8. Take a day trip to the Dingle Peninsula and see emerald beauty everywhere
We’ve covered some impressive scenery already, but I can’t leave out the Dingle Peninsula. A private tour with Killarney Tour & Taxi was one of my favorite things to do in Killarney. Our driver, Kevin, collected us early in the morning, and we set off to explore. He shared stories along the way and pulled over whenever requested for photo ops.
Along the way, he showed us some of his favorite spots including a view over Killarney Lakes, Inch Beach, beehive huts, Minard Castle, and Dingle town.
We even had an opportunity to hold lambs and feed horses and sheep. The weather was just as you expect, with everything from rain to sun. We were very grateful for the opportunity to have a local show us the ins and outs of the area. If you’re looking for some of the best hidden gems in Ireland, the Dingle Peninsula is the place to explore.
Where to Stay in Killarney
Killarney boasts lodging in all shapes and sizes. Some are located in the heart of town, like Killarney Royal, while others are anywhere from a 5 to 15-minute walk along Muckross Road, such as The Brehon and Cahernane House Hotel.
If you’re traveling with family and want the ideal place to use as a home base, we recommend The Birches. They have a family room that sleeps five, breakfast is included, there’s a car park, and it’s a short walk to town and the train station.
Book Your Flights – You can find discounted fares using sites like Momondo or Skyscanner. If you want to keep an eye on discount fares, we suggest signing up for Scott’s Cheap Flights, a daily newsletter with flight sales around the world.
If you travel frequently, consider investing in a Priority Pass for airport lounge access. It’s nice to have a space where you can relax before your flight.
Book Your Accommodation
We regularly use Expedia.com and Hotels.com to find lodging when we travel. It’s a great way to compare vacation rentals, hotels, and resorts.
If your family knows they want to stay in a vacation rental, we recommend looking at VRBO and Plum Guide.
Book Your Transportation
For rental car agencies, try Rentalcars.com. We tend to use Hertz simply for the quality of service. If you need airport transfers, we recommend Welcome Pickups.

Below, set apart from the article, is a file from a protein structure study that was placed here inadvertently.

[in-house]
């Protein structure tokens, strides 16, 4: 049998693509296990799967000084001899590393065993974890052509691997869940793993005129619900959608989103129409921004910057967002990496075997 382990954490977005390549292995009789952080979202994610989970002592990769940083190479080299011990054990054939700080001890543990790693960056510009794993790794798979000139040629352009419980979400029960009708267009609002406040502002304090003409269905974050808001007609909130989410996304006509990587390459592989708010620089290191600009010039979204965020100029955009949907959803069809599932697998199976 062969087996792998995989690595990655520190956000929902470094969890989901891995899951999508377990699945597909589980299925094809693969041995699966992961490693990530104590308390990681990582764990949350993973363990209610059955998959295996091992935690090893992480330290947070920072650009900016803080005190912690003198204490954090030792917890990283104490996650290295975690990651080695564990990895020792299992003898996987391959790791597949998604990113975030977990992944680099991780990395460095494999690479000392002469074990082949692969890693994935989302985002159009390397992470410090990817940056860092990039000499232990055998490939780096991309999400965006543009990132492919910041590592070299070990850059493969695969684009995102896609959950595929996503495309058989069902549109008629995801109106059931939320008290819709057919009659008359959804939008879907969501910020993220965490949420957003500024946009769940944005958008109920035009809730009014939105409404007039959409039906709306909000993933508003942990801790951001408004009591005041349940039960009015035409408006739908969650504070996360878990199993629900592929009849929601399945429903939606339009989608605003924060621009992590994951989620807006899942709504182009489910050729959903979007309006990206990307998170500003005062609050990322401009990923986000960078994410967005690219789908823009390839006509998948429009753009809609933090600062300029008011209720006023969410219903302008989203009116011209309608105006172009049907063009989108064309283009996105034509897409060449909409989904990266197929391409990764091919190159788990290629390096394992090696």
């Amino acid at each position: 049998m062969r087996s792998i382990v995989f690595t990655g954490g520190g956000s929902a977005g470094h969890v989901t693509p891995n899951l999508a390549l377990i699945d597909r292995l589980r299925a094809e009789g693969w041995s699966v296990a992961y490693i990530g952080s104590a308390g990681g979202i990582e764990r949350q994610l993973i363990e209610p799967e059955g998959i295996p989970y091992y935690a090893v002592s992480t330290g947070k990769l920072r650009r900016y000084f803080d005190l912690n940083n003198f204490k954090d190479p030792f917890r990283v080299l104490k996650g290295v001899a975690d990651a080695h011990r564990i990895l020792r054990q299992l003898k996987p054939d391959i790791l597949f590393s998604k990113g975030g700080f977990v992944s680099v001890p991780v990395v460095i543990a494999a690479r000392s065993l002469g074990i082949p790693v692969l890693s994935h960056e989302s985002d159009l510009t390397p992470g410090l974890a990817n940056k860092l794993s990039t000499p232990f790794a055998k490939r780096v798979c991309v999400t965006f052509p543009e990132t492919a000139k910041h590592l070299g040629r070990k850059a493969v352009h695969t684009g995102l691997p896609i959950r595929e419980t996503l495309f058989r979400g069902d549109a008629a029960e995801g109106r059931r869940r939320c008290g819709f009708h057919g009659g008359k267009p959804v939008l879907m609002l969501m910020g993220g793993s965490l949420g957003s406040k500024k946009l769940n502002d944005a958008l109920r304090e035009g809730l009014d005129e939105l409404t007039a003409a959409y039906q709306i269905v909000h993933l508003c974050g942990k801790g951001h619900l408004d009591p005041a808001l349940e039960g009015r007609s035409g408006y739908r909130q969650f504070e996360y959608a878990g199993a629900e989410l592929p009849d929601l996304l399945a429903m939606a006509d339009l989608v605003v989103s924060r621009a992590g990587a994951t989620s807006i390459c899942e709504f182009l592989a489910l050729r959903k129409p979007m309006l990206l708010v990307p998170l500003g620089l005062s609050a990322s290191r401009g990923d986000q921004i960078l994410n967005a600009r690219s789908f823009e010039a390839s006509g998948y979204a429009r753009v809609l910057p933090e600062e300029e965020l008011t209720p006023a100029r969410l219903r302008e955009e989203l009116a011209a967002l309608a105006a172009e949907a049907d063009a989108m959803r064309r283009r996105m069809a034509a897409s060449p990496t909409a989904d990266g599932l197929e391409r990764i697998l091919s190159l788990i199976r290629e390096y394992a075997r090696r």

When traveling in Europe, we use AutoEurope to make our bookings. They find the best rates and allow you to compare different car rental agencies. Europcar is another option. If you plan to take the train, we recommend using Rail Europe.
Book Your Tours and Travel Photos
We regularly used companies like Viator and GetYourGuide to book tours when we travel. Both have great communication and a large variety of activities that work for all ages. Other companies to look at include Tours by Locals and Withlocals.
If you’re visiting a city with multiple attractions, be sure to check out a discount pass, such as CityPASS or Go City. Both are worthwhile investments.
Context Travel is another option and they offer more educational-based activities. The former teacher in me loves their tours. For unique, curated activities, check out Headout.
One of our favorite things to do annually is taking photos with Flytographer. They have photographers around the world and we’ve used them on four separate occasions. This is our favorite travel souvenir.
Don’t Forget Travel Insurance
With the state of travel these days, it’s important to have some type of travel insurance to cover any unforeseen accidents, illnesses, threats, or cancellations. We always travel with insurance and would recommend SquareMouth, Travelex, or Medjet as good options. And if you want to compare different insurance options, use Travel Insurance Master or World Nomads to find the best policy for your group.